By Sherry Posnick-Goodwin
Ed Campos canyoneering in Costa Rica
Good news: Dreaming of a summer break after working hard all year? Whether you're planning a sabbatical or a family vacation, globe-trotting is possible on an educator's salary.
So whether you dream of zip-lining through the jungle, trekking through Europe, or lazing on a tropical island with good friends and a grownup beverage, here are ideas to get you started.
Teachers share travel tales and tips
“When teachers travel, it helps with their content areas. Being a music teacher, I like to visit places where composers lived. It gives me better insight into their creative processes that may have influenced their work,” says Joe Massaro, El Monte Union Education Association. “It’s always enriching to visit other cultures and get a world perspective when you are away from your day-to-day routine.”
The Arroyo High School band teacher says travel helps his own creative process, too. He prefers to make his own travel plans; he redeems his credit card points for flights, cashes in on “rewards” programs for hotel stays, and asks friends in the hospitality industry for the “friend and family” rates to cut costs.
Try a teacher tour
Ed Campos wants to experience everything a country has to offer — the food, the language and culture.
“I’ve always wanted to travel and see as much of the world as possible,” says Campos, Visalia Unified Teachers Association. “I don’t need to be catered to. All I need is a backpack, something to snack on, a camera, and things I’ve never seen before to stretch my vision of what the world is.”
The independent studies teacher has seen a lot of the world thanks to Global Exploration for Educators Organization (GEEO), a nonprofit that runs travel programs for educators at a discount rate (www.geeo.org).
GEEO tours for teachers — and their guests — combine sightseeing, history, culture and even a school visit with fellow educators. A tour guide fluent in English accompanies the group. Open to teachers of all nationalities (K-12, college and retired), participants may earn graduate school credit (three units through Indiana University) and professional development credit while seeing the world.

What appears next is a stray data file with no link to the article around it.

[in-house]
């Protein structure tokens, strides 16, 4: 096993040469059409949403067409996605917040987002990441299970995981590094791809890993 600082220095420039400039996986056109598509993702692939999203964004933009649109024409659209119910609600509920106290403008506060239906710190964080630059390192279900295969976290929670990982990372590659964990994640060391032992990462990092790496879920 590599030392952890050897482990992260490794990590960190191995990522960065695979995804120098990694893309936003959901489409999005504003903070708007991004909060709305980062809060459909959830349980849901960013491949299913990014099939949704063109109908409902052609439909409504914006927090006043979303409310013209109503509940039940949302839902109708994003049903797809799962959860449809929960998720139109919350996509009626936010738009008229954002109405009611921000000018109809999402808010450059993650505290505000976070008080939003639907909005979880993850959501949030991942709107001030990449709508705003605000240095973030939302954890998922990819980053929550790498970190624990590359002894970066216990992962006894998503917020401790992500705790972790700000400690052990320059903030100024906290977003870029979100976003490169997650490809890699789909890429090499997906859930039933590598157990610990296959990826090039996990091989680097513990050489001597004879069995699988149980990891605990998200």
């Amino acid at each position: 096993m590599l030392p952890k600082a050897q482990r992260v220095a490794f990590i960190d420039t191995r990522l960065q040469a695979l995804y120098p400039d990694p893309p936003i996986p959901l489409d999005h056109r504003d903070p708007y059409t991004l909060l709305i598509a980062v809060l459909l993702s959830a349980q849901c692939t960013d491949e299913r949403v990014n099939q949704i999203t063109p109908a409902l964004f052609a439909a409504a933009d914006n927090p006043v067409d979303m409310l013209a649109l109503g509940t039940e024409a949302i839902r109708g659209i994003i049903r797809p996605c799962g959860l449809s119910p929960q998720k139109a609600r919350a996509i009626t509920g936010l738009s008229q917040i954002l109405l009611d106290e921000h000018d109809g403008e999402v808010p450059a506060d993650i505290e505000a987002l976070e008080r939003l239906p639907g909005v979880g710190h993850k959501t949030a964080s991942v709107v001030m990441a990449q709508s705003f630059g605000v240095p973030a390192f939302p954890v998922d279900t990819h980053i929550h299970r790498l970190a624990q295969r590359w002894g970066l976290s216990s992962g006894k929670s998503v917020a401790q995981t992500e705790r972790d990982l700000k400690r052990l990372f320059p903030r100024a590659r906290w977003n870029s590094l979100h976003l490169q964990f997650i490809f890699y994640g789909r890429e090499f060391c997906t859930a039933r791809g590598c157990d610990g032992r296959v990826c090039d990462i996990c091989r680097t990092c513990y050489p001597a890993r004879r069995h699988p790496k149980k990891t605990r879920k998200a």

“It’s cheap, it’s subsidized and fun, and it’s also not a lecture tour,” says Jesse Weisz of GEEO. “Beforehand, each teacher submits an action plan on what they want to learn and bring back into the classroom so we can help them meet their goals.”
Campos has been on two trips — one to Costa Rica and another to Peru — and will travel to Thailand, Laos and Vietnam this summer.
“It saves me about $100 to $150 per day (flight is separate) and includes accommodations, transportation between cities, fees for visiting museums, national parks and some meals,” says Campos. “You meet amazing people who have good hearts, compassion, and care about kids. It’s easier to jell with 10 to 15 teachers. On every trip, we donate school supplies to impoverished areas, play games with the kids and teach them some English.”
His Costa Rica trip livened up volcano lessons, and a visit to Machu Picchu reshaped history curriculum and Peruvian cooking projects for students.
“I would definitely recommend one of these trips to recharge your teaching battery, get some new motivation and find inspiration,” says Campos. “It’s wonderful to bring back that enthusiasm to the classroom and refocus your students.”
Swap homes with a teacher abroad
Christine Remedios traveled abroad seven times in the last 10 years and never paid for lodging. That’s because the Thornton Junior High School French teacher swaps homes with other teachers. The switcheroo is fantastique, says the Fremont Unified District Teachers Association member, whose favorite destinations include France and Quebec.
For nominal membership fees, she can log on to websites that provide access to individuals in foreign countries willing to exchange homes. Her favorite, www.echangedemaison.com, is not just for educators but for anyone interested in a home exchange.
“You can peruse listings and see pictures of homes,” says Remedios, who lives near San Francisco. “Then you establish contact with people who want to come to the Bay Area. It works great; no money is exchanged.”
Is she worried about strangers staying in her house?
“We’ve never had a problem. Teachers tend to be responsible people. We’re also in their home. We respect each other’s property. It’s like the Golden Rule. We’ve even exchanged cars.”
Exchanges are usually for a period of three weeks. Typically, she meets the family before the exchange takes place, at her home or theirs. The departing family is often driven to the airport by the arriving family.